In 2020, many people have completely stopped buying physical copies of music, books and movies. Instead of a library filled with paperbacks, you have thousands of books on a Kindle or an e-reader. Instead of a cabinet with a vast movie collection in tapes or DVDs, you just log into your account and stream movies on a variety of devices. Instead of stacks of CDs next to a stereo in your room, you just have 10,000 songs downloaded on your iPhone.
But what happens to that when you pass away? You may have invested thousands or even tens of thousands of dollars in those products. You could pass the physical assets to your children without a problem, as previous generations did. Can you do that with digital purchases?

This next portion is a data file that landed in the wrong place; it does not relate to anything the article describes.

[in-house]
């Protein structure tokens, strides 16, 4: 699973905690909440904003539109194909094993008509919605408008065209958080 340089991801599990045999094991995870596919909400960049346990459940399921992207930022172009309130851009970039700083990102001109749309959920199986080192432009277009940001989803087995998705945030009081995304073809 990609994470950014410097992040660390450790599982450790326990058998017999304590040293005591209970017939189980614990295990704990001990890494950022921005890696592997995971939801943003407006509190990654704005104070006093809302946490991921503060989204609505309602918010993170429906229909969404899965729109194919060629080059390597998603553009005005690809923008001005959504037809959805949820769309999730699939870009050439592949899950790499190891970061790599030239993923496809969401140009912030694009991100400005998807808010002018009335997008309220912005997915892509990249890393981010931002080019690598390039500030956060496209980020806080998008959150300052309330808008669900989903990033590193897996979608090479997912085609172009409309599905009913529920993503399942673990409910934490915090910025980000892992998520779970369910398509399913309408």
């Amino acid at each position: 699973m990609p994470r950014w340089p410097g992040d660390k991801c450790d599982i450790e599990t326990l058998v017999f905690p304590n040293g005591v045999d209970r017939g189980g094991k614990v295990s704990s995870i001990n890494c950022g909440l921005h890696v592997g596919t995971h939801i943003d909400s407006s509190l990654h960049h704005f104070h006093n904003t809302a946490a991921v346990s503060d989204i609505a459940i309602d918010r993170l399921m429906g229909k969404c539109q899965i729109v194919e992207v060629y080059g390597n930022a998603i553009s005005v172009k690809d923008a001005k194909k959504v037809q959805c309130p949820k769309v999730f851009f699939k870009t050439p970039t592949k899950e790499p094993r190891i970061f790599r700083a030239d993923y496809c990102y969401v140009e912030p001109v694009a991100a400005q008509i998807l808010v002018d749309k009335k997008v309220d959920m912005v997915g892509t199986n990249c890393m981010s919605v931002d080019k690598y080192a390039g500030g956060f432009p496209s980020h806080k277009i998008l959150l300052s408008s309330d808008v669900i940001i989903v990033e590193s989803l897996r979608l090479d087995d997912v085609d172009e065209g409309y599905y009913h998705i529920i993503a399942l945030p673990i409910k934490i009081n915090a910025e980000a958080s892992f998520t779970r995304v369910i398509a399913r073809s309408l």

You generally cannot, and there are two main reasons. First off, many digital “purchases” are just licensing purchases. You did not buy that copy of Star Wars. You just bought a license that allows you to log in and watch it whenever you want through your account. The same goes for other assets. The asset itself is still owned by the company, but they let you use it.
The second reason is that these licenses or even purchases typically come with a user agreement stating that you can’t transfer them to someone else. You are only buying them for your own use. Now, you may not think of it that way in practicality. Of course, you let your spouse or your children watch movies with your account. However, you can’t give them that account in your will.
Things like this can get complicated, so be sure you understand all of your options with estate planning.